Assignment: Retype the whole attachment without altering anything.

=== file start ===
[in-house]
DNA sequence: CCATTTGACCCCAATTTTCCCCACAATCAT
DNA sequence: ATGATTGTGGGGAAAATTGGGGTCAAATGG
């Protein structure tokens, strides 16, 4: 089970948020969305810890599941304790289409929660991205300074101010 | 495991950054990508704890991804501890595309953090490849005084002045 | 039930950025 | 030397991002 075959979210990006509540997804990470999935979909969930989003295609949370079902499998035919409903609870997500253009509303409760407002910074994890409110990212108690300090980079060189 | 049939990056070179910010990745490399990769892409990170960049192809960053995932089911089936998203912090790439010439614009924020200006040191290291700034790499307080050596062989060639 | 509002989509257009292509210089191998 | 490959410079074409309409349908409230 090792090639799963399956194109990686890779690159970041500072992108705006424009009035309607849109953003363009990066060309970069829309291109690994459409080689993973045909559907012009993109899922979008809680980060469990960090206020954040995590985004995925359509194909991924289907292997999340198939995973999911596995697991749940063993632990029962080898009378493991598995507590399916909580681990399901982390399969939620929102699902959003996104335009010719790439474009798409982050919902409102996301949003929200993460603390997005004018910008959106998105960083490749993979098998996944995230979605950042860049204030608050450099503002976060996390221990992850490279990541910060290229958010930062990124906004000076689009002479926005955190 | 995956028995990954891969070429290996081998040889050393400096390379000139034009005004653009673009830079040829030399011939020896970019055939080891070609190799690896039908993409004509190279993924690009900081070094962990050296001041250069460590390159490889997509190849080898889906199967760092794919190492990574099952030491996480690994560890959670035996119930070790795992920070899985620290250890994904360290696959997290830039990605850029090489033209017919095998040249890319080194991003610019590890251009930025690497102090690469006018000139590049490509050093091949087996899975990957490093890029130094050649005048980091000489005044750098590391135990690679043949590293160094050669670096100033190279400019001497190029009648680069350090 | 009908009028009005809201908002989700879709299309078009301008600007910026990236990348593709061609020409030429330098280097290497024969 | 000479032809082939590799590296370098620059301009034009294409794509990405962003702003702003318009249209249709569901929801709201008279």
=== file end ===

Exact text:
[in-house]
DNA sequence: CCATTTGACCCCAATTTTCCCCACAATCAT
DNA sequence: ATGATTGTGGGGAAAATTGGGGTCAAATGG
């Protein structure tokens, strides 16, 4: 089970948020969305810890599941304790289409929660991205300074101010 | 495991950054990508704890991804501890595309953090490849005084002045 | 039930950025 | 030397991002 075959979210990006509540997804990470999935979909969930989003295609949370079902499998035919409903609870997500253009509303409760407002910074994890409110990212108690300090980079060189 | 049939990056070179910010990745490399990769892409990170960049192809960053995932089911089936998203912090790439010439614009924020200006040191290291700034790499307080050596062989060639 | 509002989509257009292509210089191998 | 490959410079074409309409349908409230 090792090639799963399956194109990686890779690159970041500072992108705006424009009035309607849109953003363009990066060309970069829309291109690994459409080689993973045909559907012009993109899922979008809680980060469990960090206020954040995590985004995925359509194909991924289907292997999340198939995973999911596995697991749940063993632990029962080898009378493991598995507590399916909580681990399901982390399969939620929102699902959003996104335009010719790439474009798409982050919902409102996301949003929200993460603390997005004018910008959106998105960083490749993979098998996944995230979605950042860049204030608050450099503002976060996390221990992850490279990541910060290229958010930062990124906004000076689009002479926005955190 | 995956028995990954891969070429290996081998040889050393400096390379000139034009005004653009673009830079040829030399011939020896970019055939080891070609190799690896039908993409004509190279993924690009900081070094962990050296001041250069460590390159490889997509190849080898889906199967760092794919190492990574099952030491996480690994560890959670035996119930070790795992920070899985620290250890994904360290696959997290830039990605850029090489033209017919095998040249890319080194991003610019590890251009930025690497102090690469006018000139590049490509050093091949087996899975990957490093890029130094050649005048980091000489005044750098590391135990690679043949590293160094050669670096100033190279400019001497190029009648680069350090 | 009908009028009005809201908002989700879709299309078009301008600007910026990236990348593709061609020409030429330098280097290497024969 | 000479032809082939590799590296370098620059301009034009294409794509990405962003702003702003318009249209249709569901929801709201008279």